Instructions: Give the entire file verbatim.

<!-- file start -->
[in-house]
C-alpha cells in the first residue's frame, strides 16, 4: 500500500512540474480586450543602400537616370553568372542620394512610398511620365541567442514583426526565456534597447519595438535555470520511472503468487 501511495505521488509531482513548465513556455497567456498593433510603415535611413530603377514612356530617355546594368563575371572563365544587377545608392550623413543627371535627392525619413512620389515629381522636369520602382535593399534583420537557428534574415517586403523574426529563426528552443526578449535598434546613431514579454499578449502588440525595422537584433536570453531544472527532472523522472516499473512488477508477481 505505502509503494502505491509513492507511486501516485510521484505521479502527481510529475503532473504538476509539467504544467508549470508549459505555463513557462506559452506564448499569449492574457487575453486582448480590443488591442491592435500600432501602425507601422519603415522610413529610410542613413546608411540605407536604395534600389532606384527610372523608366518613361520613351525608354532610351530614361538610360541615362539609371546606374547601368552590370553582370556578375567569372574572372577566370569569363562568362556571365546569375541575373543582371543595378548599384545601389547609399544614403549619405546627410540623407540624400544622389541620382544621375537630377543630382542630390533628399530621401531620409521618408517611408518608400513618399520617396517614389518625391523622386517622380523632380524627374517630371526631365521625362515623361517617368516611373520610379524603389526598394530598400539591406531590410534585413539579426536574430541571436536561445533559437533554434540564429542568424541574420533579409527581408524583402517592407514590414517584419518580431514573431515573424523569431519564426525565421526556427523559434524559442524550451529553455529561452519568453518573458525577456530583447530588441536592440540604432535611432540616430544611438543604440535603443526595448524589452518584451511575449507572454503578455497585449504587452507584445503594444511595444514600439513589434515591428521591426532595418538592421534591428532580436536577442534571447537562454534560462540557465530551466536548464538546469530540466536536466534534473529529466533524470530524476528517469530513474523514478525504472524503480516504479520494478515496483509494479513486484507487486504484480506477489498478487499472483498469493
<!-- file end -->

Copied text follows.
[in-house]
C-alpha cells in the first residue's frame, strides 16, 4: 500500500512540474480586450543602400537616370553568372542620394512610398511620365541567442514583426526565456534597447519595438535555470520511472503468487 501511495505521488509531482513548465513556455497567456498593433510603415535611413530603377514612356530617355546594368563575371572563365544587377545608392550623413543627371535627392525619413512620389515629381522636369520602382535593399534583420537557428534574415517586403523574426529563426528552443526578449535598434546613431514579454499578449502588440525595422537584433536570453531544472527532472523522472516499473512488477508477481 505505502509503494502505491509513492507511486501516485510521484505521479502527481510529475503532473504538476509539467504544467508549470508549459505555463513557462506559452506564448499569449492574457487575453486582448480590443488591442491592435500600432501602425507601422519603415522610413529610410542613413546608411540605407536604395534600389532606384527610372523608366518613361520613351525608354532610351530614361538610360541615362539609371546606374547601368552590370553582370556578375567569372574572372577566370569569363562568362556571365546569375541575373543582371543595378548599384545601389547609399544614403549619405546627410540623407540624400544622389541620382544621375537630377543630382542630390533628399530621401531620409521618408517611408518608400513618399520617396517614389518625391523622386517622380523632380524627374517630371526631365521625362515623361517617368516611373520610379524603389526598394530598400539591406531590410534585413539579426536574430541571436536561445533559437533554434540564429542568424541574420533579409527581408524583402517592407514590414517584419518580431514573431515573424523569431519564426525565421526556427523559434524559442524550451529553455529561452519568453518573458525577456530583447530588441536592440540604432535611432540616430544611438543604440535603443526595448524589452518584451511575449507572454503578455497585449504587452507584445503594444511595444514600439513589434515591428521591426532595418538592421534591428532580436536577442534571447537562454534560462540557465530551466536548464538546469530540466536536466534534473529529466533524470530524476528517469530513474523514478525504472524503480516504479520494478515496483509494479513486484507487486504484480506477489498478487499472483498469493